October 23, 2006 – Benedict Anderson: “Between a Rock and a Hard Place: Nationalists between Cosmopolitans and the Sticks, or, The Curious Reception in Thailand of Tropical Malady”

Sunday, October 22 / 7:30 PM / Classroom Unit 1
Tropical Malady (DVD Projection)

Monday, October 23 / 4 PM / Oakes Learning Center
Between a Rock and a Hard Place: Nationalists between Cosmopolitans and
the Sticks, or, The Curious Reception in Thailand of
 Tropical Malady

Anderson discusses the difficulties encountered by Bangkok intellectuals when the film Tropical Malady won the Cannes Jury Prize in 2002. A film regularly regarded with uneasy puzzlement in the metropolis is nonetheless quite comprehensible to upcountry folk. It provides the occasion for some reflections on the contradictions of “global culture.”

NOTE: In addition to the Sunday screening, Tropical Malady will be available throughout the fall quarter, on reserve in the McHenry Library Media Center.

Tuesday, October 24 / 4 PM / Oakes Mural Room
Early Globalization and the Struggle against High Imperialism

The seminar is based on Anderson’s latest book, Under Three Flags (Verso, 2005) and reading should be completed in advance. The reading, material from Under Three Flags on “elementary space-time buckling” in the age of early globalization, will be available at the Center for Cultural Studies or by email request (cult@ucsc.edu). Anderson will frame the discussion with a brief introduction, focusing on the technological advances, primarily the telegraph, which created the bases for coordinated global coalitions of different enemies of imperialism in the period between 1885 and 1914. Considering the nature of these coalitions among colonial nationalist revolutionaries, transnational anarchist groupings, and the liberal press, Anderson will conclude with what he calls “some tentative parallels with the present conditions we endure.”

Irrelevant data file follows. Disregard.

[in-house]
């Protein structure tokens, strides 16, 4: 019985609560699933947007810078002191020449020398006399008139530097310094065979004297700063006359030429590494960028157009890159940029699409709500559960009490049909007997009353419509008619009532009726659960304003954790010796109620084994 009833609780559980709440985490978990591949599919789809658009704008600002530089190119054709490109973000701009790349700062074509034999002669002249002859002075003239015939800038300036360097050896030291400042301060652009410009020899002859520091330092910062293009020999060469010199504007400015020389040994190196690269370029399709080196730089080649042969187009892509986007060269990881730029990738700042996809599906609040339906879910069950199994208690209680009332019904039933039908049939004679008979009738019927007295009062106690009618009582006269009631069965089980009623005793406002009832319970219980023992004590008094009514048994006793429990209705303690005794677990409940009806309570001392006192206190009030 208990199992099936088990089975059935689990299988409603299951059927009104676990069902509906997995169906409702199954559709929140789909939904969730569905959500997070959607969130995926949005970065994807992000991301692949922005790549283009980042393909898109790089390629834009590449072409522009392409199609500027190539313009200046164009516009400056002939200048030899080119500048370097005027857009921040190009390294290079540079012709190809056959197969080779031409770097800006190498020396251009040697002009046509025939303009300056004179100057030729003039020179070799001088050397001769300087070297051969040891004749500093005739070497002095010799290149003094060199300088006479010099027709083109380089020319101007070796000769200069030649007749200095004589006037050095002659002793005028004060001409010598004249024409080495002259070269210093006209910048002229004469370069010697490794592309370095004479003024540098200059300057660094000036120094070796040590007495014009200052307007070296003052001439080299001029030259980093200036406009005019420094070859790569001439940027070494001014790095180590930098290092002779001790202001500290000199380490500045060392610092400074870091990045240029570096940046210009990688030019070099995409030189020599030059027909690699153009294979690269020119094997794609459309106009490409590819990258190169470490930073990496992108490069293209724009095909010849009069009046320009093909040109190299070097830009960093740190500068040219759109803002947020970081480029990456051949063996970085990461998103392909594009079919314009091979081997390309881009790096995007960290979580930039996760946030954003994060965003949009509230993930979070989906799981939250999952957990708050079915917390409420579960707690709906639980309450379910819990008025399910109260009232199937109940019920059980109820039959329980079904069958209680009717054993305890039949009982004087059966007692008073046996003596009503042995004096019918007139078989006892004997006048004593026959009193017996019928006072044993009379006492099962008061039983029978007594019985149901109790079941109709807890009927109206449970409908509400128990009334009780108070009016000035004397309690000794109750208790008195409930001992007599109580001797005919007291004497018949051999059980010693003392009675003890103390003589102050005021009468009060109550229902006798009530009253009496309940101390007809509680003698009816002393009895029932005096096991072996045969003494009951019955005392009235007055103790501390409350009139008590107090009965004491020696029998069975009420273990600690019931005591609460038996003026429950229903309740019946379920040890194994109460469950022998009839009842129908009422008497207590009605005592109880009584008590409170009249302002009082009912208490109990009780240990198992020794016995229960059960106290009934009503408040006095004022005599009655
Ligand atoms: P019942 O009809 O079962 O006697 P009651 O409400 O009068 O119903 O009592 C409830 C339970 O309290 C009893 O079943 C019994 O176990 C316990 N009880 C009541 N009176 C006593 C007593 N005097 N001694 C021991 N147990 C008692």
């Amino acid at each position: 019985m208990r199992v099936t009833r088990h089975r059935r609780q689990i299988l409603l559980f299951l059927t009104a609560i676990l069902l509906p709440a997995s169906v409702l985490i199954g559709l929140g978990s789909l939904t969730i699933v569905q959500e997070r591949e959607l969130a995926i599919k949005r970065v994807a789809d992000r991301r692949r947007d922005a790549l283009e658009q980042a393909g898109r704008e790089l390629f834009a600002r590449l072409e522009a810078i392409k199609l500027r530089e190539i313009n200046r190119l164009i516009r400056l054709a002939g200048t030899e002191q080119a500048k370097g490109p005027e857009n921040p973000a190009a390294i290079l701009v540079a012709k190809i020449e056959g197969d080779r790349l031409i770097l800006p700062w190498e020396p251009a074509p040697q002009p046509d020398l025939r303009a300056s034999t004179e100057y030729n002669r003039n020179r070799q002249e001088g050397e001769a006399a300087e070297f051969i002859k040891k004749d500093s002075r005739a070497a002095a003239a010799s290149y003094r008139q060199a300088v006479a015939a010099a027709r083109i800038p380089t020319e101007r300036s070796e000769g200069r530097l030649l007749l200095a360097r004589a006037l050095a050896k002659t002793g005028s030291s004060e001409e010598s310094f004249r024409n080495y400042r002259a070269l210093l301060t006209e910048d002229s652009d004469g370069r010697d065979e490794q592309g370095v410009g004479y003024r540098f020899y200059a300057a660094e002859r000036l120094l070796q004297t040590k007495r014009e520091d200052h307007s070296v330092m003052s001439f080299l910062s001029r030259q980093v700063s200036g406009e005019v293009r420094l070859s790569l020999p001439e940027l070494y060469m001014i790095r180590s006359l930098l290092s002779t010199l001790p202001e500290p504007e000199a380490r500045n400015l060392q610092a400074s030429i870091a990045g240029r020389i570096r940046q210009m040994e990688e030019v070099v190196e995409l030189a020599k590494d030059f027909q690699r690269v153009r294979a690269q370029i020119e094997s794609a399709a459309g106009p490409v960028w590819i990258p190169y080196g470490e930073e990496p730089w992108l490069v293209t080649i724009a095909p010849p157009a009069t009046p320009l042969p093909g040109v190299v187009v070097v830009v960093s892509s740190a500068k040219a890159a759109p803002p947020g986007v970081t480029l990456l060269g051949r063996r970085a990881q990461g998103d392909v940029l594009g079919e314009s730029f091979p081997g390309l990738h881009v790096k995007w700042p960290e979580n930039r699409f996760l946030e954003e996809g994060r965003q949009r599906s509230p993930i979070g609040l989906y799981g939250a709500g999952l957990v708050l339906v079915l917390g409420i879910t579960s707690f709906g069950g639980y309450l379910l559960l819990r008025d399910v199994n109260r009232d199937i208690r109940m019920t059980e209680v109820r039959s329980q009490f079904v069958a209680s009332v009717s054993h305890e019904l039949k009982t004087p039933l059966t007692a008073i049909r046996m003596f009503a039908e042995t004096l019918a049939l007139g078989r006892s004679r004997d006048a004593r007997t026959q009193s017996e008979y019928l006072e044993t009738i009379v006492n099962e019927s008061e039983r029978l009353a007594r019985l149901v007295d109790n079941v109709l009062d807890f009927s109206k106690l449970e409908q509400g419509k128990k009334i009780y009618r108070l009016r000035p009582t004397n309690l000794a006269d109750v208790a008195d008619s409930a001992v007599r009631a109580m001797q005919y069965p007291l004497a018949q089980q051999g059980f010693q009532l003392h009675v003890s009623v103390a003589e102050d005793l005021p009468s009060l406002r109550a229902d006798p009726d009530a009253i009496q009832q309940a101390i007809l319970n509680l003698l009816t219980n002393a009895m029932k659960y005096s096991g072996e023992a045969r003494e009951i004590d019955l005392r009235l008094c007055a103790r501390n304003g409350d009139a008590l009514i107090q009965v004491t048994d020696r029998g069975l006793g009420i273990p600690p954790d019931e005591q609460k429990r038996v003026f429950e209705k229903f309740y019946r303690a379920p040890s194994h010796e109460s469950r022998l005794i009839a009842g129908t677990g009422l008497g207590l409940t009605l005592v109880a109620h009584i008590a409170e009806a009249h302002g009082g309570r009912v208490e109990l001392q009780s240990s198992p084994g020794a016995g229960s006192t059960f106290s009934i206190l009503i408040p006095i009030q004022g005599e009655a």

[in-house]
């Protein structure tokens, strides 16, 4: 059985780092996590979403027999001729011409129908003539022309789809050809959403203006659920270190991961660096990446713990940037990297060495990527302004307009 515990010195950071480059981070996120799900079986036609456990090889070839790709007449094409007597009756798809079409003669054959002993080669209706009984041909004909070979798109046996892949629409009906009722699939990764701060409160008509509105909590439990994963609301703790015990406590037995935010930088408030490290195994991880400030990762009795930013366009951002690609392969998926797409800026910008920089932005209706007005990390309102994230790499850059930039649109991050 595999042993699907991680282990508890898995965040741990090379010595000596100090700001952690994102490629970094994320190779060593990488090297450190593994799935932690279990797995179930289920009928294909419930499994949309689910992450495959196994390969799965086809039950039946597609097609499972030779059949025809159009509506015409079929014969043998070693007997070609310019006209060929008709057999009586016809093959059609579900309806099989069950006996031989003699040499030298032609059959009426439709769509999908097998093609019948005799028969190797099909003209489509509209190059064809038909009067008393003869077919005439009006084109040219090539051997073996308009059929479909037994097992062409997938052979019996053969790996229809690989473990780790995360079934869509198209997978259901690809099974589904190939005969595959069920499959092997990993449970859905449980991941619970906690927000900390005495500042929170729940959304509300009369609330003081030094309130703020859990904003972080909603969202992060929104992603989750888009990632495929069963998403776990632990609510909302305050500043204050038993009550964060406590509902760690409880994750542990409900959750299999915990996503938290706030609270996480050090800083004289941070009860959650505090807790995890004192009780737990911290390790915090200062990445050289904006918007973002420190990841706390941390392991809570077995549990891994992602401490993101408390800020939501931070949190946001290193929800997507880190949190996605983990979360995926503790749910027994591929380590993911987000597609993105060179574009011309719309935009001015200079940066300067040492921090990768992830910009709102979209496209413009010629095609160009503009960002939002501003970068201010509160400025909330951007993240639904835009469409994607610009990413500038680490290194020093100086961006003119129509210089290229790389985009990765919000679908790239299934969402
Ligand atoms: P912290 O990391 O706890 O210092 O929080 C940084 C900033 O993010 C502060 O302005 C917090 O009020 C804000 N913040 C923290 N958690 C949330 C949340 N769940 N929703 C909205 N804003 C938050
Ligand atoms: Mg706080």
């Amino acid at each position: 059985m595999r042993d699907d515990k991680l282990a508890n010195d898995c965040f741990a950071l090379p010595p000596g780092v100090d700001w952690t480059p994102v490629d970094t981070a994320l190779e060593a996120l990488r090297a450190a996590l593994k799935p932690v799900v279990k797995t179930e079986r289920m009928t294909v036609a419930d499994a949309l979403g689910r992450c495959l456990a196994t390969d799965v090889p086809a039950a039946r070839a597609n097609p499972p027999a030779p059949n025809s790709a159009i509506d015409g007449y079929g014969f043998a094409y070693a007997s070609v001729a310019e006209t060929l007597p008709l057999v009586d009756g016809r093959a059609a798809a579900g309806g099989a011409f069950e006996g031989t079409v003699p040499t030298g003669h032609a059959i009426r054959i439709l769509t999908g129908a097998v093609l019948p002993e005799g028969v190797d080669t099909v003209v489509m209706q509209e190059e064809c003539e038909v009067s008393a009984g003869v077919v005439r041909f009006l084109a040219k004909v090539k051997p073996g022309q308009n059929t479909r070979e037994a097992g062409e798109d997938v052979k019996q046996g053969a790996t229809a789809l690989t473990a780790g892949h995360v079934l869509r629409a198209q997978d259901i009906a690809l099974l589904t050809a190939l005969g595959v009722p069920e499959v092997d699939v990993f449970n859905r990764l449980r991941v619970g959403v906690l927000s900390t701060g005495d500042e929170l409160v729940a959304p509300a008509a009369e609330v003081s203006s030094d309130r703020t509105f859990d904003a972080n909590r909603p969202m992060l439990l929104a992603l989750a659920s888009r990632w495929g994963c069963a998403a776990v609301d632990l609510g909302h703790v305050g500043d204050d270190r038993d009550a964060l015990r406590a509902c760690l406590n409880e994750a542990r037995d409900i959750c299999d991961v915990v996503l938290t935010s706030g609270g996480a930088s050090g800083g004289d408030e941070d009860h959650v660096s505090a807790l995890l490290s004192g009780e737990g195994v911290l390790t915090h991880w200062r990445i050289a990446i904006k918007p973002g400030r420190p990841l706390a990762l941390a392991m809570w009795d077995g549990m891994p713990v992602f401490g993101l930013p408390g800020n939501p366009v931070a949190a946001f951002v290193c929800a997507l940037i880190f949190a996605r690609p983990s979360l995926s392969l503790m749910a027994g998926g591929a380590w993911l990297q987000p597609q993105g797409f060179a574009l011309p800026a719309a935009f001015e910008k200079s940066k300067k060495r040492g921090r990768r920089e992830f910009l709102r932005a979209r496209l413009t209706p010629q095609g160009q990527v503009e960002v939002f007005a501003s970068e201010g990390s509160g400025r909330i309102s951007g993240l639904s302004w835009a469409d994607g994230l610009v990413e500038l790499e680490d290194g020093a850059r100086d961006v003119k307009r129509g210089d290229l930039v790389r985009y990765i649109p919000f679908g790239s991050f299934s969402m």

BENEDICT ANDERSON has long been recognized as one of the world’s most influential scholars of Southeast Asia, beginning with his seminal articles on the 1965 coup and massacres in Indonesia. His later work included studies on Indonesia, the Philippines, and Thailand, and in 1983 he published Imagined Communities, which, as all of our readers know, introduced an enormously productive range of concepts and approaches to cultural, literary, and historical studies of nationalism, identity, political economy, and ideology. Anderson’s approach to the nation is like no one else’s, taking in such diverse determinants as mass print media—especially the novel and newspaper—temporality, and utopianism. On the one hand, for Anderson, without shame there is no nationalism: “If you feel no shame for your country, you cannot be a nationalist.” (Anderson himself has, like many other theorists of nationalism, an international background. Born in China to an English mother and an Anglo-Irish father, he spent part of his youth in California, studied in England and the U.S., and did many years of research in Indonesia and Thailand.) On the other hand, he comments, “I must be the only one writing about nationalism who doesn’t think it ugly. I actually think that nationalism can be an attractive ideology. I like its Utopian elements.”